1 Samuel 1:21-24a When Elkanah and all his household went up to make the annual sacrifice and his vow offering to the Lord, Hannah did not go and explained to her husband, “After the child is weaned, I’ll take him to appear in the Lord’s presence and to stay there permanently.” Her husband Elkanah replied, “Do what you think is best, and stay here until you’ve weaned him. May the Lord confirm your word.” So Hannah stayed there and nursed her son until she weaned him. When she had weaned him, she took him with her to Shiloh.

Elkanah allowed Hannah to keep the child at home for a while, but the vow must not be broken. Vows made in distress must not be forgotten in ease. Beware vows! But if you make one, be sure you fulfill it. Too many Christians are like the ancient merchant who in a storm vowed to sacrifice 100 bullocks to Jupiter. After the storm he first reduced his pledge to one bullock, then to a sheep, then to a few dates. Walking to the temple, he ate the dates and laid only the stones on the altar.

Weaning took place about age three. Hannah not only had to wean the child, but also had to wean her own heart. Everyday endeared the child to her more, but she fulfilled her vow. In giving up Samuel, Hannah gave to God the light of her eyes, the joy of her heart, the costliest and most precious thing she possessed.

The child was brought at an early age in order that the house of God might be the first dwelling he could remember. The earliest impressions upon his memory were to be of God’s house. From his youngest days he would have impressed upon him the sacred presence of God.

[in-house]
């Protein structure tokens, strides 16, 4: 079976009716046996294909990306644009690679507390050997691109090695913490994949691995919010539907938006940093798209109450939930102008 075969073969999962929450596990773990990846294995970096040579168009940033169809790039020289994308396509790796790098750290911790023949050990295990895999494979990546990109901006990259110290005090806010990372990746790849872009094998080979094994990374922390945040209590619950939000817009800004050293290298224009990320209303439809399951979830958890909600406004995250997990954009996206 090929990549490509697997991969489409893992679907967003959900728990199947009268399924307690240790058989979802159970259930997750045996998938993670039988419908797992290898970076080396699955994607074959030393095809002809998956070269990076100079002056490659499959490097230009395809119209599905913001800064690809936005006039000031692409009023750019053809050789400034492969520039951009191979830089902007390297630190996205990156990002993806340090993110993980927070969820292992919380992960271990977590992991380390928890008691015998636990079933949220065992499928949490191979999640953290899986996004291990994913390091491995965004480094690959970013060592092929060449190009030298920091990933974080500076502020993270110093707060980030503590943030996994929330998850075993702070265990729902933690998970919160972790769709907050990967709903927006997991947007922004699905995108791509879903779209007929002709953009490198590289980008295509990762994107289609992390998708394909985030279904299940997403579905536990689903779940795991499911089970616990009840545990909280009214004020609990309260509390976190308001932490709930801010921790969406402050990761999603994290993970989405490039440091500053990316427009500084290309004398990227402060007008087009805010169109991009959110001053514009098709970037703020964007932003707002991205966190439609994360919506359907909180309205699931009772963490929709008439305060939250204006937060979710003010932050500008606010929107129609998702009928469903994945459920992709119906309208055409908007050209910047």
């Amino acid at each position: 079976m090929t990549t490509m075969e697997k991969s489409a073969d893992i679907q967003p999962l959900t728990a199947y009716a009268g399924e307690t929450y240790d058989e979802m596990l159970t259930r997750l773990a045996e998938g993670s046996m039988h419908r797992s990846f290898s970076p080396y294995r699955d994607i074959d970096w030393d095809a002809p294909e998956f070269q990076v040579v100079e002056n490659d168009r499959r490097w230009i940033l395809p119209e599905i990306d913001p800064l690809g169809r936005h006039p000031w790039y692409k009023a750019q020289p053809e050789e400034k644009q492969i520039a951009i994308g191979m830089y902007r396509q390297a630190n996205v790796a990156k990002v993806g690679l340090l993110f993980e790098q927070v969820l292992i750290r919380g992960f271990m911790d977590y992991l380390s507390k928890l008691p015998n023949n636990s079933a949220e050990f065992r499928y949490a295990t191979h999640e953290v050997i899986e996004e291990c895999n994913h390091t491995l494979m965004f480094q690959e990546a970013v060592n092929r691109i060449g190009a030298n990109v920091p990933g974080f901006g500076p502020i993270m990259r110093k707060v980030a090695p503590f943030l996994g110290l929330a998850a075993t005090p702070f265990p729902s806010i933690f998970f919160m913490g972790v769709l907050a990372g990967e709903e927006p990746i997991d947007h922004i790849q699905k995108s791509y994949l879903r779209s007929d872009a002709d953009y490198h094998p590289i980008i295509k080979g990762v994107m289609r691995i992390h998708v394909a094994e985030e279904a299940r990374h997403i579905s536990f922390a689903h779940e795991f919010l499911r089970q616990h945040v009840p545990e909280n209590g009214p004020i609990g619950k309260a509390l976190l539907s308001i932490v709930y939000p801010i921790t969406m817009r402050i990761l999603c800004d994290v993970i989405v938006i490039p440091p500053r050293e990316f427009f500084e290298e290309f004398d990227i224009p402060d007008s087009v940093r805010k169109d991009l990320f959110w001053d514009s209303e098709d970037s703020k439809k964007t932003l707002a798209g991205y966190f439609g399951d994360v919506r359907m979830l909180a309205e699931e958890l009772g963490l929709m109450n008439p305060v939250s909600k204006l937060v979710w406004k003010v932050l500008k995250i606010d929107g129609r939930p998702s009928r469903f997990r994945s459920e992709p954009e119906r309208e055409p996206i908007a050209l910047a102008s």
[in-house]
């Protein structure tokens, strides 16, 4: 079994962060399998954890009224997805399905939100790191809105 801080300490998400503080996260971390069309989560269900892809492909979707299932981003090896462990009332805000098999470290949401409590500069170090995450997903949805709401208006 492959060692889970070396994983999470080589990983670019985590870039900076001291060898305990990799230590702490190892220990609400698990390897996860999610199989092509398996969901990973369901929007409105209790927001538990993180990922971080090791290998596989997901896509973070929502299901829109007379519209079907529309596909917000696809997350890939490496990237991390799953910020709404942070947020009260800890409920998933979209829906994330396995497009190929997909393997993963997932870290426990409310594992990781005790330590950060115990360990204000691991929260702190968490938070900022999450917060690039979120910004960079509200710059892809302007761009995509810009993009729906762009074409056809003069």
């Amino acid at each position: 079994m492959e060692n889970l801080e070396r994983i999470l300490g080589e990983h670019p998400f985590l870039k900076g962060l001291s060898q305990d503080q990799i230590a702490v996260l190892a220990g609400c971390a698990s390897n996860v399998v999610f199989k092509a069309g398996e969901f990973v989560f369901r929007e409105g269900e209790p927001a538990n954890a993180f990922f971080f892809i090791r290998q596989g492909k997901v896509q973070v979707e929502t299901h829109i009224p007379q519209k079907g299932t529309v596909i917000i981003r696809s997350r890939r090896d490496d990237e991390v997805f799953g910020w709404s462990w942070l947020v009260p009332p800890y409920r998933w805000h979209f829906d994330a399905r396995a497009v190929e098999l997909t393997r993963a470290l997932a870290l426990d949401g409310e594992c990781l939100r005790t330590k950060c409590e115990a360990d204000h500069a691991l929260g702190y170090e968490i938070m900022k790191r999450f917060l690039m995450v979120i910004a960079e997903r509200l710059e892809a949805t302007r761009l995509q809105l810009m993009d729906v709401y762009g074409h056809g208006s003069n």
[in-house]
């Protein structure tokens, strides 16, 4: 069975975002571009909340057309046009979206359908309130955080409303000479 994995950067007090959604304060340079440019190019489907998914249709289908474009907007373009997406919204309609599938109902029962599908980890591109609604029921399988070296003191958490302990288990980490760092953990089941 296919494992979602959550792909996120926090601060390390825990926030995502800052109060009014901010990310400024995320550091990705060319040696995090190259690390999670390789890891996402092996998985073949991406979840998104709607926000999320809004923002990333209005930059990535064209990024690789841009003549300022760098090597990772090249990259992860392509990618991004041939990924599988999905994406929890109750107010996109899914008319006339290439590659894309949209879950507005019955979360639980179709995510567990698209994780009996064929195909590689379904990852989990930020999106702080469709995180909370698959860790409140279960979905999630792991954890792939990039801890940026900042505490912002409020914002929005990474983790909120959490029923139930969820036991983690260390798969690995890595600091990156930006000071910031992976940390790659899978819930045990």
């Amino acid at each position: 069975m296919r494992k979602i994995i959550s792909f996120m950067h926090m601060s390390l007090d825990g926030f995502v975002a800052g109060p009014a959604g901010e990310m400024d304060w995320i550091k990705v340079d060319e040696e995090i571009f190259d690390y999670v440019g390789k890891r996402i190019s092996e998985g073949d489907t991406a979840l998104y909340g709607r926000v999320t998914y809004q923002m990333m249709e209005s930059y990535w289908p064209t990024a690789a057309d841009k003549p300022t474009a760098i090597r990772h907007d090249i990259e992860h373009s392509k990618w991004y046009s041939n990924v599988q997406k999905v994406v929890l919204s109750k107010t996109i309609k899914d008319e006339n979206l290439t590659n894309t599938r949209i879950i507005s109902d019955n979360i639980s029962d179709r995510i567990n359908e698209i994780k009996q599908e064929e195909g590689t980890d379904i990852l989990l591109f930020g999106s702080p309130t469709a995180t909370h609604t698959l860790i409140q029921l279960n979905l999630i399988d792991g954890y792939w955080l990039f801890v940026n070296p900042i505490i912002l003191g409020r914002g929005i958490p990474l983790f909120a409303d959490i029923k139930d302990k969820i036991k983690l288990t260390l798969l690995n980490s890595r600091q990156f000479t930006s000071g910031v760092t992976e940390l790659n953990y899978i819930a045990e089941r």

The significance of Hannah’s gift is hard to overstate. Her child laid the foundation for a widespread prophetic order. He made it an office that exerted influence side by side with the priests and kings. He brought the prophetic order from obscurity to prominence. What Washington did for the USA Presidency, and what John Marshall did for the USA Supreme Court, Samuel did for the prophets.

Before he was even born, Samuel was blessed by God. The prophet had a praying mother. Home is where children must receive most of their spiritual nurturing. A church, at best only supplemental, cannot replace the home. An ounce of godly parents is worth a pound of clergy. Home is the most important altar.

The American statesman, John Randolph, said he would have been swept away by the flood of French infidelity had it not been for a saintly mother who taught him to kneel as a child beside her and to fold his hands in prayer.

John Newton learned to pray at his mother’s knee. She died when he was eight, but her influence remained. When as an adult John was living the life of a blasphemer, he was caught in a storm at sea. He finally cried out, “My mother’s God, thou God of Mercy, have mercy on me.” Thus was converted the author of “Amazing Grace.”

In the 1800s, a mother wrote in her diary, “This morning I rose early to pray for my children, and especially that my sons may be ministers and missionaries of Jesus Christ.” All five became preachers or missionaries.

When the sculptor Bacon was erecting a monument to Lord Chatham in Westminster Abbey, an observer told him, “Take care what you are doing, for you are working for eternity.” Parents need the same reminder. The way children are raised has everlasting consequences. Parents, “take care what you are doing, for you are working for eternity.”